UQ research ranked among Australia's best

1 Nov 2013

Research projects exploring how cells migrate and developing improved treatments for drug-resistant tuberculosis have been recognised as some of the best in the country by the National Health and Medical Research Council (NHMRC).

Professor Rob Parton, a cell biologist from The University of Queensland's Institute for Molecular Bioscience (IMB) will receive an Achievement Award from the NHMRC for achieving a top-ranked grant out of more than 3500 Project Grant applications submitted to the council in 2012.

Project Grants are awarded by the council to fund specific research projects and each application is individually ranked.

Professor Parton received funding to study a cellular pathway that appears to play a crucial role in cell migration around the body, including the spread of cancer cells.

It is the second time Professor Parton has had a top-ranked Project Grant in the country and the third time he has received an award for having a top-ranked grant.

In 2010, Professor Parton’s Project Grant was ranked first out of nearly 3000 applications and he received an NHMRC Excellence Award in 2007 for having the top-ranked Program Grant.

IMB infectious disease expert Professor Matt Cooper will also receive an Achievement Award from the NHMRC for having the top-ranked Development Grant out of 102 applications nationwide in 2012.

These grants fund early-stage research with the potential to be translated into products and solutions to prevent disease or improve health care.

Professor Cooper’s grant was awarded to improve treatments for tuberculosis, including drug-resistant strains.

Currently, patients with TB must take drugs for at least six months, a prolonged treatment regime which patients often stop early, resulting in increased resistance by tuberculosis bacteria to antibiotics.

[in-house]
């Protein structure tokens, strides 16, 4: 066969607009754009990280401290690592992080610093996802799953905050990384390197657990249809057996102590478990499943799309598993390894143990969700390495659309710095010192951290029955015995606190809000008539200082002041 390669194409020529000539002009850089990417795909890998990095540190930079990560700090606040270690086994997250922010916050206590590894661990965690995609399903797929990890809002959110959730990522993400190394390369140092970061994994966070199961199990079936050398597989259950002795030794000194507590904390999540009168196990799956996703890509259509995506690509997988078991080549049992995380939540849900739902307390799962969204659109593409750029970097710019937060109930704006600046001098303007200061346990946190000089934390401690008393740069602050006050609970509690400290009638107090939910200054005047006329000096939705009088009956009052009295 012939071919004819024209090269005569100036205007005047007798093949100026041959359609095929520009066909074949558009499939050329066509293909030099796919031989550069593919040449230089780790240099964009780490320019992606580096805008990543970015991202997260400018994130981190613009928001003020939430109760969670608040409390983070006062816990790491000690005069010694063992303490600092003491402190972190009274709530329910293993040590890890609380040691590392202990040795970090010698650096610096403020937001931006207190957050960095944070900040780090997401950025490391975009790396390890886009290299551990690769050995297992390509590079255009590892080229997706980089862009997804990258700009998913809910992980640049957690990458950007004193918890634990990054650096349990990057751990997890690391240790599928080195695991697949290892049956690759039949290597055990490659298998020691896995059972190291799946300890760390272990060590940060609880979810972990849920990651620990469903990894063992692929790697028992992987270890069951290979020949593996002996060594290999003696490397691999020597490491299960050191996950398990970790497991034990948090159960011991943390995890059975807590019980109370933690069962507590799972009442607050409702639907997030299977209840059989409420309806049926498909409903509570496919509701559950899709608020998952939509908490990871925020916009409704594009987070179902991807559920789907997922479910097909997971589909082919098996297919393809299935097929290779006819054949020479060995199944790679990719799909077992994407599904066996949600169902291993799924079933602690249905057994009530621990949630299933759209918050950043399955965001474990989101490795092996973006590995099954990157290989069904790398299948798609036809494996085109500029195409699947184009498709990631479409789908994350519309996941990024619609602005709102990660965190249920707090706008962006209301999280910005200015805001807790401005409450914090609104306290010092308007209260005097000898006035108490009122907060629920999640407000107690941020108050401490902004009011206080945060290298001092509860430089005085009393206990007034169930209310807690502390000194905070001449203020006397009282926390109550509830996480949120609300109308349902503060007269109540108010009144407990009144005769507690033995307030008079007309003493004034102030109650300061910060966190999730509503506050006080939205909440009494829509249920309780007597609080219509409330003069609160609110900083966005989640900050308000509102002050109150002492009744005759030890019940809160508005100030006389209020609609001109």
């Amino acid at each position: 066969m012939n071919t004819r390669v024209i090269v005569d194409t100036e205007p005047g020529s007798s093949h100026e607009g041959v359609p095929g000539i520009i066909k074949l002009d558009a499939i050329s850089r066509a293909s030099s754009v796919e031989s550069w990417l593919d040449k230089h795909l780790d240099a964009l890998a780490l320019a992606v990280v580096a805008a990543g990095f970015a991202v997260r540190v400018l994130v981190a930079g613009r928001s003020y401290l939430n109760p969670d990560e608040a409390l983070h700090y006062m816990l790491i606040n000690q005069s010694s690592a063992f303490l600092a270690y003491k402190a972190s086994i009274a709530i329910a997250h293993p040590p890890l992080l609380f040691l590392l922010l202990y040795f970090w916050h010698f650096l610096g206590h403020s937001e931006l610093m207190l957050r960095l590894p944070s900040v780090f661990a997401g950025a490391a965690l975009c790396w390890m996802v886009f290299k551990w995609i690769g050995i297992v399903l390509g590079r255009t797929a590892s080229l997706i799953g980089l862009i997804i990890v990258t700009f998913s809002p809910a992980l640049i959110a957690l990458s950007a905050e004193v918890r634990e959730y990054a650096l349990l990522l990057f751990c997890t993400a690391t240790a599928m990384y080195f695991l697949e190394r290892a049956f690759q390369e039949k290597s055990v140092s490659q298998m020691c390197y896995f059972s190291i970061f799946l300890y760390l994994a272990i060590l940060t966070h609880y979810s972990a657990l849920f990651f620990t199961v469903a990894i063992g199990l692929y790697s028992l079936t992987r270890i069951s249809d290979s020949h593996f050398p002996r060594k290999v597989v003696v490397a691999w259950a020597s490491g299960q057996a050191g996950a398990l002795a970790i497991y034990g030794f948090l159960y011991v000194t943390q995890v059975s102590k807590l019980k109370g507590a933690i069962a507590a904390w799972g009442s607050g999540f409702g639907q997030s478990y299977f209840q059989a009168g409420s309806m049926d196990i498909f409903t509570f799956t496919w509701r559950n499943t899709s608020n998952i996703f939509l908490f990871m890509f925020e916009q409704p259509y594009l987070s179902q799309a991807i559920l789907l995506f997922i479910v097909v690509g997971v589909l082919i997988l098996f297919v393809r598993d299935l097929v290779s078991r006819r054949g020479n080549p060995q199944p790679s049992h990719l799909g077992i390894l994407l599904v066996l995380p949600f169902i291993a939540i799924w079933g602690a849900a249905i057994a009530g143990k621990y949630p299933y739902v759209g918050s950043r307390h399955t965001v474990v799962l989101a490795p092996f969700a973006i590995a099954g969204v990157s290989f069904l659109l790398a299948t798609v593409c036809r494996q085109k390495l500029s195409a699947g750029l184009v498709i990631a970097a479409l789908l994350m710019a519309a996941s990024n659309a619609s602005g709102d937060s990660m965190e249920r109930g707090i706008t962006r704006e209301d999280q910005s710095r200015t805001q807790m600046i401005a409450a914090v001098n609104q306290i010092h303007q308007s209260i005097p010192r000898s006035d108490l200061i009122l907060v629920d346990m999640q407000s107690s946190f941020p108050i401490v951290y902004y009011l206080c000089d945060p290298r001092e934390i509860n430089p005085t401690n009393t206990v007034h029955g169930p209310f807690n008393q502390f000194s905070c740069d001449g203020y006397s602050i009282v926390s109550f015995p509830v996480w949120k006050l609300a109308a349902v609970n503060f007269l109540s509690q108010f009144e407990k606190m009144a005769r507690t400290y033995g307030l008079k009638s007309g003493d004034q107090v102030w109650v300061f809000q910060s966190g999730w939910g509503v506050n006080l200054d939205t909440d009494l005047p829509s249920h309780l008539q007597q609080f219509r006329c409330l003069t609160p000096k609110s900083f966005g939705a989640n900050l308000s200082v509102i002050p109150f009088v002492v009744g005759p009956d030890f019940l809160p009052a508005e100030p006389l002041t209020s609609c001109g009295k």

UQ President and Vice-Chancellor Professor Peter Høj said the awards demonstrated that UQ, through institutes such as IMB, was investing in scientists with the raw research talent to drive improvements for a global audience.

"I am delighted that UQ researchers have been ranked among the nation's best in delivering first-class discoveries and translating fundamental knowledge into high-impact outcomes," Professor Høj said.

IMB Director Professor Brandon Wainwright said the awards demonstrated the excellence of both basic and translational research at the IMB.

“Improvements to health come from translating high-quality medical discoveries made at a basic level,” Professor Wainwright said.

“These awards are particularly gratifying because it means the NHMRC and our peers from around the country have recognised that IMB performs outstanding foundational research and exceptional translation of that research into outcomes for the community.”

To invest in Professor Parton and Professor Cooper’s vital work, please visit www.imb.uq.edu.au/donate or call (07) 3346 2134.

The Institute for Molecular Bioscience (IMB) is a research institute of The University of Queensland that aims to improve quality of life by advancing personalised medicine, drug discovery and biotechnology.

Media contact:

Bronwyn Adams, IMB Communications Manager – 0418 575 247, 07 3346 2134 or b.adams@imb.uq.edu.au